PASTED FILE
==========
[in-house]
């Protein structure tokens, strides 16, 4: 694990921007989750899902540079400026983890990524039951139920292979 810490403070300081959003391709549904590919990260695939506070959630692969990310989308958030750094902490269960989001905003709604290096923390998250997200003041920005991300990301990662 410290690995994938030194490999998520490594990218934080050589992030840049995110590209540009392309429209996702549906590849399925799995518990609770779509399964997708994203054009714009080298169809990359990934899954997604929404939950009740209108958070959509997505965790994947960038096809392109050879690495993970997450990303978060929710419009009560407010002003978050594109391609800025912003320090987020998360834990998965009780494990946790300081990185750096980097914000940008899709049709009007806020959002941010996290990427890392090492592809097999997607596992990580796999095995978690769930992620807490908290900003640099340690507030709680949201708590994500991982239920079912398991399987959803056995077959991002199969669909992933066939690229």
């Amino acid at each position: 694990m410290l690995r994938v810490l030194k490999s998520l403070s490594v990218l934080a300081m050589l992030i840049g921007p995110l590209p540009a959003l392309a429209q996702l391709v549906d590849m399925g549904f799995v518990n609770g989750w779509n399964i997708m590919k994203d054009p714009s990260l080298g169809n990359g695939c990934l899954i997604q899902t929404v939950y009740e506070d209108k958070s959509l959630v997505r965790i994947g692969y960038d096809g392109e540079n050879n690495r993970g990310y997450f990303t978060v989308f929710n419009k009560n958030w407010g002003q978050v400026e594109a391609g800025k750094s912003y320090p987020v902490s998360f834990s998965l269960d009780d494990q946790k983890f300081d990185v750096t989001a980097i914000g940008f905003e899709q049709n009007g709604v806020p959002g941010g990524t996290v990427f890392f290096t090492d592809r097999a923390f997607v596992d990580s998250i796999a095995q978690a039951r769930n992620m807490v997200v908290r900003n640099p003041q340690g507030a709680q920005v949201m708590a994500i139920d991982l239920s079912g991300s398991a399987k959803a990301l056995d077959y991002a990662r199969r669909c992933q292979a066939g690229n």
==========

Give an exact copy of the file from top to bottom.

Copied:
[in-house]
């Protein structure tokens, strides 16, 4: 694990921007989750899902540079400026983890990524039951139920292979 810490403070300081959003391709549904590919990260695939506070959630692969990310989308958030750094902490269960989001905003709604290096923390998250997200003041920005991300990301990662 410290690995994938030194490999998520490594990218934080050589992030840049995110590209540009392309429209996702549906590849399925799995518990609770779509399964997708994203054009714009080298169809990359990934899954997604929404939950009740209108958070959509997505965790994947960038096809392109050879690495993970997450990303978060929710419009009560407010002003978050594109391609800025912003320090987020998360834990998965009780494990946790300081990185750096980097914000940008899709049709009007806020959002941010996290990427890392090492592809097999997607596992990580796999095995978690769930992620807490908290900003640099340690507030709680949201708590994500991982239920079912398991399987959803056995077959991002199969669909992933066939690229």
């Amino acid at each position: 694990m410290l690995r994938v810490l030194k490999s998520l403070s490594v990218l934080a300081m050589l992030i840049g921007p995110l590209p540009a959003l392309a429209q996702l391709v549906d590849m399925g549904f799995v518990n609770g989750w779509n399964i997708m590919k994203d054009p714009s990260l080298g169809n990359g695939c990934l899954i997604q899902t929404v939950y009740e506070d209108k958070s959509l959630v997505r965790i994947g692969y960038d096809g392109e540079n050879n690495r993970g990310y997450f990303t978060v989308f929710n419009k009560n958030w407010g002003q978050v400026e594109a391609g800025k750094s912003y320090p987020v902490s998360f834990s998965l269960d009780d494990q946790k983890f300081d990185v750096t989001a980097i914000g940008f905003e899709q049709n009007g709604v806020p959002g941010g990524t996290v990427f890392f290096t090492d592809r097999a923390f997607v596992d990580s998250i796999a095995q978690a039951r769930n992620m807490v997200v908290r900003n640099p003041q340690g507030a709680q920005v949201m708590a994500i139920d991982l239920s079912g991300s398991a399987k959803a990301l056995d077959y991002a990662r199969r669909c992933q292979a066939g690229n």